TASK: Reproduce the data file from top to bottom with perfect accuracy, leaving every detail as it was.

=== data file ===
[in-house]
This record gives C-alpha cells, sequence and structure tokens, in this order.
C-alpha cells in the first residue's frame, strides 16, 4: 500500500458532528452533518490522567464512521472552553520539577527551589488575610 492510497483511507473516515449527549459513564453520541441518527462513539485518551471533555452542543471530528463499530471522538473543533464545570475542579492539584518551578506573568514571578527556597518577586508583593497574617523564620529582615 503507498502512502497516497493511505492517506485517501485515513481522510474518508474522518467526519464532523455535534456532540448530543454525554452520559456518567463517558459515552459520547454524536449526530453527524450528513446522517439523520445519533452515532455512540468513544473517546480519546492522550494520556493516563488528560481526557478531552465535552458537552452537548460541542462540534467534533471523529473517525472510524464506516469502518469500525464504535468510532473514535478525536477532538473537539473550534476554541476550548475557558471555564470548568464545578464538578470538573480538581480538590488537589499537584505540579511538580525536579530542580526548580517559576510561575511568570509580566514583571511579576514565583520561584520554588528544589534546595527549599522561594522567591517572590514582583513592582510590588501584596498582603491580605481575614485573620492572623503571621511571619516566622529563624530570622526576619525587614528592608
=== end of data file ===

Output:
[in-house]
This record gives C-alpha cells, sequence and structure tokens, in this order.
C-alpha cells in the first residue's frame, strides 16, 4: 500500500458532528452533518490522567464512521472552553520539577527551589488575610 492510497483511507473516515449527549459513564453520541441518527462513539485518551471533555452542543471530528463499530471522538473543533464545570475542579492539584518551578506573568514571578527556597518577586508583593497574617523564620529582615 503507498502512502497516497493511505492517506485517501485515513481522510474518508474522518467526519464532523455535534456532540448530543454525554452520559456518567463517558459515552459520547454524536449526530453527524450528513446522517439523520445519533452515532455512540468513544473517546480519546492522550494520556493516563488528560481526557478531552465535552458537552452537548460541542462540534467534533471523529473517525472510524464506516469502518469500525464504535468510532473514535478525536477532538473537539473550534476554541476550548475557558471555564470548568464545578464538578470538573480538581480538590488537589499537584505540579511538580525536579530542580526548580517559576510561575511568570509580566514583571511579576514565583520561584520554588528544589534546595527549599522561594522567591517572590514582583513592582510590588501584596498582603491580605481575614485573620492572623503571621511571619516566622529563624530570622526576619525587614528592608